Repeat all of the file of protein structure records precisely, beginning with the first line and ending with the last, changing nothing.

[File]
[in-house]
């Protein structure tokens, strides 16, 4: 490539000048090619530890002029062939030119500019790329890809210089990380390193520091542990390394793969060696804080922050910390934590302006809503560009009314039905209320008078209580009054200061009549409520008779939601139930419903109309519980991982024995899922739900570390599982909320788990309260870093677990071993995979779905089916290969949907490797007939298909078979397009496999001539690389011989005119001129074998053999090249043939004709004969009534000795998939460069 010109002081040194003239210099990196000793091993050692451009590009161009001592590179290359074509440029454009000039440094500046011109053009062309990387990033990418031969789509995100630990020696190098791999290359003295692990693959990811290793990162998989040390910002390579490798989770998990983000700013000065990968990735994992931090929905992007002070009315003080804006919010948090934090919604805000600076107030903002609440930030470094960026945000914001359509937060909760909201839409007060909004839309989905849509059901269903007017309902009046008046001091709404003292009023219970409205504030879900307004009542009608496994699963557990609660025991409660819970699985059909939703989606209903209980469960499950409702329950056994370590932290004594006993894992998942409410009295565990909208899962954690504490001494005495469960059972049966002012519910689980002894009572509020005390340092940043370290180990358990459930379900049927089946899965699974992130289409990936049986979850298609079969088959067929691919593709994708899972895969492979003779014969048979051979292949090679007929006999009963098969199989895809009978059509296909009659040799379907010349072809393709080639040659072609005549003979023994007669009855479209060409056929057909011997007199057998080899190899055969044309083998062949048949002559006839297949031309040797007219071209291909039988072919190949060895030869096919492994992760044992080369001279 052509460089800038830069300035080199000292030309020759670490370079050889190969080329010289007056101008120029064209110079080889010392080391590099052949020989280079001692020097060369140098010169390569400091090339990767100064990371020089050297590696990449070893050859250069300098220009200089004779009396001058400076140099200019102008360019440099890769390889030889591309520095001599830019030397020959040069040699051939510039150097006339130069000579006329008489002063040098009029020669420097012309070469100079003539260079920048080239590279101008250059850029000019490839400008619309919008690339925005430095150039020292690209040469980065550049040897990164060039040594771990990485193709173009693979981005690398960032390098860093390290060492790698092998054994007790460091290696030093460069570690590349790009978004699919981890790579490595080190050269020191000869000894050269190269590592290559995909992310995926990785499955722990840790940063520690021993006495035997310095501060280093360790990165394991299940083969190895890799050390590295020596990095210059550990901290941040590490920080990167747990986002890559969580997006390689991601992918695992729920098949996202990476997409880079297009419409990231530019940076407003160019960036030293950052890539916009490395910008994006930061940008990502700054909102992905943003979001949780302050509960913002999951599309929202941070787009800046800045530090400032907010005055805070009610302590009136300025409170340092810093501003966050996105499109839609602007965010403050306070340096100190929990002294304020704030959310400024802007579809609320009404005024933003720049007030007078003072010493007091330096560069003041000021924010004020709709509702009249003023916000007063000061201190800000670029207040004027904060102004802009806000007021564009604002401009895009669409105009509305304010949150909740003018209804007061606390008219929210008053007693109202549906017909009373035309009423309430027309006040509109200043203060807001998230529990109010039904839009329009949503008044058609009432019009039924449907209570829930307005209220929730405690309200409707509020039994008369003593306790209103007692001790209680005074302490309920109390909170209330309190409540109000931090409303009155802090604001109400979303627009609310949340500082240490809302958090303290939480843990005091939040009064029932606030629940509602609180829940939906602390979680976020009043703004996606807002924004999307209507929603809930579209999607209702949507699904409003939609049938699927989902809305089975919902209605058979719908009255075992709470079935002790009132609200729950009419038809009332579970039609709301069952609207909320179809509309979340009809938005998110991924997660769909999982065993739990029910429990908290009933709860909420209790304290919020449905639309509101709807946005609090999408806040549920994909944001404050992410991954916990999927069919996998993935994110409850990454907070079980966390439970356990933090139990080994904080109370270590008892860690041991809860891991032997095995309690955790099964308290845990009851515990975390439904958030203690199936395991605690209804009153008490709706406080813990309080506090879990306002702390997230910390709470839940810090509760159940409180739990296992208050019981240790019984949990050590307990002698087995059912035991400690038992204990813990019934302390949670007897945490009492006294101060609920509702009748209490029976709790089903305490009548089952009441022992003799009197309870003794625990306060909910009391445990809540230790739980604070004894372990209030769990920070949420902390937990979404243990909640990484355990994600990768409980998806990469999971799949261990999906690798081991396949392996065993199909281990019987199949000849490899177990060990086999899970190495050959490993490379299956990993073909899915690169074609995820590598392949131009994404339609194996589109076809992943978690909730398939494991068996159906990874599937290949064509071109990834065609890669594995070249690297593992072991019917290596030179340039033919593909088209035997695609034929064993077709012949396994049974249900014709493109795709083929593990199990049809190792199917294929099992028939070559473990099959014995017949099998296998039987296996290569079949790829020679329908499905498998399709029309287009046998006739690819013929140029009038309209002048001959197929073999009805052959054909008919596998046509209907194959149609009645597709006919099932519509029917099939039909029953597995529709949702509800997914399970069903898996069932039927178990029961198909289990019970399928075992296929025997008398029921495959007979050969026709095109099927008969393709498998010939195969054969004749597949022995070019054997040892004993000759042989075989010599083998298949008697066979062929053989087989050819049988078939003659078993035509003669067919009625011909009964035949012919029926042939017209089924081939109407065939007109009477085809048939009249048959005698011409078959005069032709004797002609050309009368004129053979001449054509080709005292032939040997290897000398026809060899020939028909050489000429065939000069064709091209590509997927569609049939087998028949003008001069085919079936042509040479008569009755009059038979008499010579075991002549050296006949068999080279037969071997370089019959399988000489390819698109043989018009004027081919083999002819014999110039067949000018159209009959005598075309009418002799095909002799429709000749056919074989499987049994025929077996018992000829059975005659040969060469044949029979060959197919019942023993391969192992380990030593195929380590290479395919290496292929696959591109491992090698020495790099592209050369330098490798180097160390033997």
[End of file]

[in-house]
């Protein structure tokens, strides 16, 4: 490539000048090619530890002029062939030119500019790329890809210089990380390193520091542990390394793969060696804080922050910390934590302006809503560009009314039905209320008078209580009054200061009549409520008779939601139930419903109309519980991982024995899922739900570390599982909320788990309260870093677990071993995979779905089916290969949907490797007939298909078979397009496999001539690389011989005119001129074998053999090249043939004709004969009534000795998939460069 010109002081040194003239210099990196000793091993050692451009590009161009001592590179290359074509440029454009000039440094500046011109053009062309990387990033990418031969789509995100630990020696190098791999290359003295692990693959990811290793990162998989040390910002390579490798989770998990983000700013000065990968990735994992931090929905992007002070009315003080804006919010948090934090919604805000600076107030903002609440930030470094960026945000914001359509937060909760909201839409007060909004839309989905849509059901269903007017309902009046008046001091709404003292009023219970409205504030879900307004009542009608496994699963557990609660025991409660819970699985059909939703989606209903209980469960499950409702329950056994370590932290004594006993894992998942409410009295565990909208899962954690504490001494005495469960059972049966002012519910689980002894009572509020005390340092940043370290180990358990459930379900049927089946899965699974992130289409990936049986979850298609079969088959067929691919593709994708899972895969492979003779014969048979051979292949090679007929006999009963098969199989895809009978059509296909009659040799379907010349072809393709080639040659072609005549003979023994007669009855479209060409056929057909011997007199057998080899190899055969044309083998062949048949002559006839297949031309040797007219071209291909039988072919190949060895030869096919492994992760044992080369001279 052509460089800038830069300035080199000292030309020759670490370079050889190969080329010289007056101008120029064209110079080889010392080391590099052949020989280079001692020097060369140098010169390569400091090339990767100064990371020089050297590696990449070893050859250069300098220009200089004779009396001058400076140099200019102008360019440099890769390889030889591309520095001599830019030397020959040069040699051939510039150097006339130069000579006329008489002063040098009029020669420097012309070469100079003539260079920048080239590279101008250059850029000019490839400008619309919008690339925005430095150039020292690209040469980065550049040897990164060039040594771990990485193709173009693979981005690398960032390098860093390290060492790698092998054994007790460091290696030093460069570690590349790009978004699919981890790579490595080190050269020191000869000894050269190269590592290559995909992310995926990785499955722990840790940063520690021993006495035997310095501060280093360790990165394991299940083969190895890799050390590295020596990095210059550990901290941040590490920080990167747990986002890559969580997006390689991601992918695992729920098949996202990476997409880079297009419409990231530019940076407003160019960036030293950052890539916009490395910008994006930061940008990502700054909102992905943003979001949780302050509960913002999951599309929202941070787009800046800045530090400032907010005055805070009610302590009136300025409170340092810093501003966050996105499109839609602007965010403050306070340096100190929990002294304020704030959310400024802007579809609320009404005024933003720049007030007078003072010493007091330096560069003041000021924010004020709709509702009249003023916000007063000061201190800000670029207040004027904060102004802009806000007021564009604002401009895009669409105009509305304010949150909740003018209804007061606390008219929210008053007693109202549906017909009373035309009423309430027309006040509109200043203060807001998230529990109010039904839009329009949503008044058609009432019009039924449907209570829930307005209220929730405690309200409707509020039994008369003593306790209103007692001790209680005074302490309920109390909170209330309190409540109000931090409303009155802090604001109400979303627009609310949340500082240490809302958090303290939480843990005091939040009064029932606030629940509602609180829940939906602390979680976020009043703004996606807002924004999307209507929603809930579209999607209702949507699904409003939609049938699927989902809305089975919902209605058979719908009255075992709470079935002790009132609200729950009419038809009332579970039609709301069952609207909320179809509309979340009809938005998110991924997660769909999982065993739990029910429990908290009933709860909420209790304290919020449905639309509101709807946005609090999408806040549920994909944001404050992410991954916990999927069919996998993935994110409850990454907070079980966390439970356990933090139990080994904080109370270590008892860690041991809860891991032997095995309690955790099964308290845990009851515990975390439904958030203690199936395991605690209804009153008490709706406080813990309080506090879990306002702390997230910390709470839940810090509760159940409180739990296992208050019981240790019984949990050590307990002698087995059912035991400690038992204990813990019934302390949670007897945490009492006294101060609920509702009748209490029976709790089903305490009548089952009441022992003799009197309870003794625990306060909910009391445990809540230790739980604070004894372990209030769990920070949420902390937990979404243990909640990484355990994600990768409980998806990469999971799949261990999906690798081991396949392996065993199909281990019987199949000849490899177990060990086999899970190495050959490993490379299956990993073909899915690169074609995820590598392949131009994404339609194996589109076809992943978690909730398939494991068996159906990874599937290949064509071109990834065609890669594995070249690297593992072991019917290596030179340039033919593909088209035997695609034929064993077709012949396994049974249900014709493109795709083929593990199990049809190792199917294929099992028939070559473990099959014995017949099998296998039987296996290569079949790829020679329908499905498998399709029309287009046998006739690819013929140029009038309209002048001959197929073999009805052959054909008919596998046509209907194959149609009645597709006919099932519509029917099939039909029953597995529709949702509800997914399970069903898996069932039927178990029961198909289990019970399928075992296929025997008398029921495959007979050969026709095109099927008969393709498998010939195969054969004749597949022995070019054997040892004993000759042989075989010599083998298949008697066979062929053989087989050819049988078939003659078993035509003669067919009625011909009964035949012919029926042939017209089924081939109407065939007109009477085809048939009249048959005698011409078959005069032709004797002609050309009368004129053979001449054509080709005292032939040997290897000398026809060899020939028909050489000429065939000069064709091209590509997927569609049939087998028949003008001069085919079936042509040479008569009755009059038979008499010579075991002549050296006949068999080279037969071997370089019959399988000489390819698109043989018009004027081919083999002819014999110039067949000018159209009959005598075309009418002799095909002799429709000749056919074989499987049994025929077996018992000829059975005659040969060469044949029979060959197919019942023993391969192992380990030593195929380590290479395919290496292929696959591109491992090698020495790099592209050369330098490798180097160390033997």